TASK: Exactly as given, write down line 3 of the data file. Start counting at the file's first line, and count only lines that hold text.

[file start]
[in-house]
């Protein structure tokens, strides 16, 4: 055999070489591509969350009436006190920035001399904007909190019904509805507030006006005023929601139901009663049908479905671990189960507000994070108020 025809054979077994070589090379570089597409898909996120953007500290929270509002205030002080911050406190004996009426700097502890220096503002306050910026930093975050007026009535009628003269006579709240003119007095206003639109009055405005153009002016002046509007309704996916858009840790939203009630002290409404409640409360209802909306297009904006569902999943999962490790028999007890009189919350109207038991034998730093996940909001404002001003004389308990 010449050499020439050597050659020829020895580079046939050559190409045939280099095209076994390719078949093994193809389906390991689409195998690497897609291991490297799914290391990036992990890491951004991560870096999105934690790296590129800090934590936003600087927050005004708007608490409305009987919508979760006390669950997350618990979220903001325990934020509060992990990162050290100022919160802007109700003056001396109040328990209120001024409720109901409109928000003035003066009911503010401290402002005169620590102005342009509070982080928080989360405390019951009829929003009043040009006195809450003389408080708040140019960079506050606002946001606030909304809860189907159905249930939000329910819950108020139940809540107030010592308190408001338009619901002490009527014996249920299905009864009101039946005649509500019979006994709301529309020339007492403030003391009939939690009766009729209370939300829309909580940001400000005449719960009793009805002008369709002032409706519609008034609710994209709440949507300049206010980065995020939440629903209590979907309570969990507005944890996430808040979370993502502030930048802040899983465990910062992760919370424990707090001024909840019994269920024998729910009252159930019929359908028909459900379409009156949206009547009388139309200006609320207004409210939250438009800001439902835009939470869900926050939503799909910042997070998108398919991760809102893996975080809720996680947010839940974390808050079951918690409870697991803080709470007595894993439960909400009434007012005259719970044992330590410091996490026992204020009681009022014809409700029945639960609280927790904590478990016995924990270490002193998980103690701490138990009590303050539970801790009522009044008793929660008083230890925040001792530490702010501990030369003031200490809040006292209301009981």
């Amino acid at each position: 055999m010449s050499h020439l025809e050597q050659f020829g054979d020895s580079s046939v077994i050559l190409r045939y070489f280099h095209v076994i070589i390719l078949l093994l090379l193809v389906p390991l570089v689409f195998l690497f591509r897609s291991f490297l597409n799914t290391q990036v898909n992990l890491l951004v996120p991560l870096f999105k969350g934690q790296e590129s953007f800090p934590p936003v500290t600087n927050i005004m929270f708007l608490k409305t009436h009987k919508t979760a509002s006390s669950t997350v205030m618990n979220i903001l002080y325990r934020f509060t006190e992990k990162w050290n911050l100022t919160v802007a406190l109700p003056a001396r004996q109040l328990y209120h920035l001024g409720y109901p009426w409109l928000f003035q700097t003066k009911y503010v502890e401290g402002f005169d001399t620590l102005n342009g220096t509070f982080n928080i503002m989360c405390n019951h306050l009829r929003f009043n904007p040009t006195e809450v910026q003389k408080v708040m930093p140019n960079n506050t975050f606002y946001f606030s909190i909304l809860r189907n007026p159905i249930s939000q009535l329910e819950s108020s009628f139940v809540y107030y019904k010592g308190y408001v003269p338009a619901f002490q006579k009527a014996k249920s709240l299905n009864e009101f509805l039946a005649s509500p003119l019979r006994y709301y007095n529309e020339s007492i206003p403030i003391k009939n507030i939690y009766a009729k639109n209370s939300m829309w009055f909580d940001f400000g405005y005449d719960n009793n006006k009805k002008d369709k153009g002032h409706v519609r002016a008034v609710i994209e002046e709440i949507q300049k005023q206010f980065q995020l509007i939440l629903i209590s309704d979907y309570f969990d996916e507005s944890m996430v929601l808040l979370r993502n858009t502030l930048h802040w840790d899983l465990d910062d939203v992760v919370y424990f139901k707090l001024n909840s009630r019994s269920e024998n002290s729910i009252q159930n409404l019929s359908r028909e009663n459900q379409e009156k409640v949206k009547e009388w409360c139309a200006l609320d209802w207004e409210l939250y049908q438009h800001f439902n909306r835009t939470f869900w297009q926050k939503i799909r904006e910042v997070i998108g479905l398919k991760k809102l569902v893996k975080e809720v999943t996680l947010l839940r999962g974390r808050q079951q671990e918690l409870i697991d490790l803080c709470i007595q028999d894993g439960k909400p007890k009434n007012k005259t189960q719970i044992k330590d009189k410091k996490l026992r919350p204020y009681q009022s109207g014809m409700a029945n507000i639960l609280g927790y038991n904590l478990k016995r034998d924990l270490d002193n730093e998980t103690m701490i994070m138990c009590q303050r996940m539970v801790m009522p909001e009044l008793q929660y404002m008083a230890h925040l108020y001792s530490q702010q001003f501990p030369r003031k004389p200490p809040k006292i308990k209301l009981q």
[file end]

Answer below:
């Amino acid at each position: 055999m010449s050499h020439l025809e050597q050659f020829g054979d020895s580079s046939v077994i050559l190409r045939y070489f280099h095209v076994i070589i390719l078949l093994l090379l193809v389906p390991l570089v689409f195998l690497f591509r897609s291991f490297l597409n799914t290391q990036v898909n992990l890491l951004v996120p991560l870096f999105k969350g934690q790296e590129s953007f800090p934590p936003v500290t600087n927050i005004m929270f708007l608490k409305t009436h009987k919508t979760a509002s006390s669950t997350v205030m618990n979220i903001l002080y325990r934020f509060t006190e992990k990162w050290n911050l100022t919160v802007a406190l109700p003056a001396r004996q109040l328990y209120h920035l001024g409720y109901p009426w409109l928000f003035q700097t003066k009911y503010v502890e401290g402002f005169d001399t620590l102005n342009g220096t509070f982080n928080i503002m989360c405390n019951h306050l009829r929003f009043n904007p040009t006195e809450v910026q003389k408080v708040m930093p140019n960079n506050t975050f606002y946001f606030s909190i909304l809860r189907n007026p159905i249930s939000q009535l329910e819950s108020s009628f139940v809540y107030y019904k010592g308190y408001v003269p338009a619901f002490q006579k009527a014996k249920s709240l299905n009864e009101f509805l039946a005649s509500p003119l019979r006994y709301y007095n529309e020339s007492i206003p403030i003391k009939n507030i939690y009766a009729k639109n209370s939300m829309w009055f909580d940001f400000g405005y005449d719960n009793n006006k009805k002008d369709k153009g002032h409706v519609r002016a008034v609710i994209e002046e709440i949507q300049k005023q206010f980065q995020l509007i939440l629903i209590s309704d979907y309570f969990d996916e507005s944890m996430v929601l808040l979370r993502n858009t502030l930048h802040w840790d899983l465990d910062d939203v992760v919370y424990f139901k707090l001024n909840s009630r019994s269920e024998n002290s729910i009252q159930n409404l019929s359908r028909e009663n459900q379409e009156k409640v949206k009547e009388w409360c139309a200006l609320d209802w207004e409210l939250y049908q438009h800001f439902n909306r835009t939470f869900w297009q926050k939503i799909r904006e910042v997070i998108g479905l398919k991760k809102l569902v893996k975080e809720v999943t996680l947010l839940r999962g974390r808050q079951q671990e918690l409870i697991d490790l803080c709470i007595q028999d894993g439960k909400p007890k009434n007012k005259t189960q719970i044992k330590d009189k410091k996490l026992r919350p204020y009681q009022s109207g014809m409700a029945n507000i639960l609280g927790y038991n904590l478990k016995r034998d924990l270490d002193n730093e998980t103690m701490i994070m138990c009590q303050r996940m539970v801790m009522p909001e009044l008793q929660y404002m008083a230890h925040l108020y001792s530490q702010q001003f501990p030369r003031k004389p200490p809040k006292i308990k209301l009981q």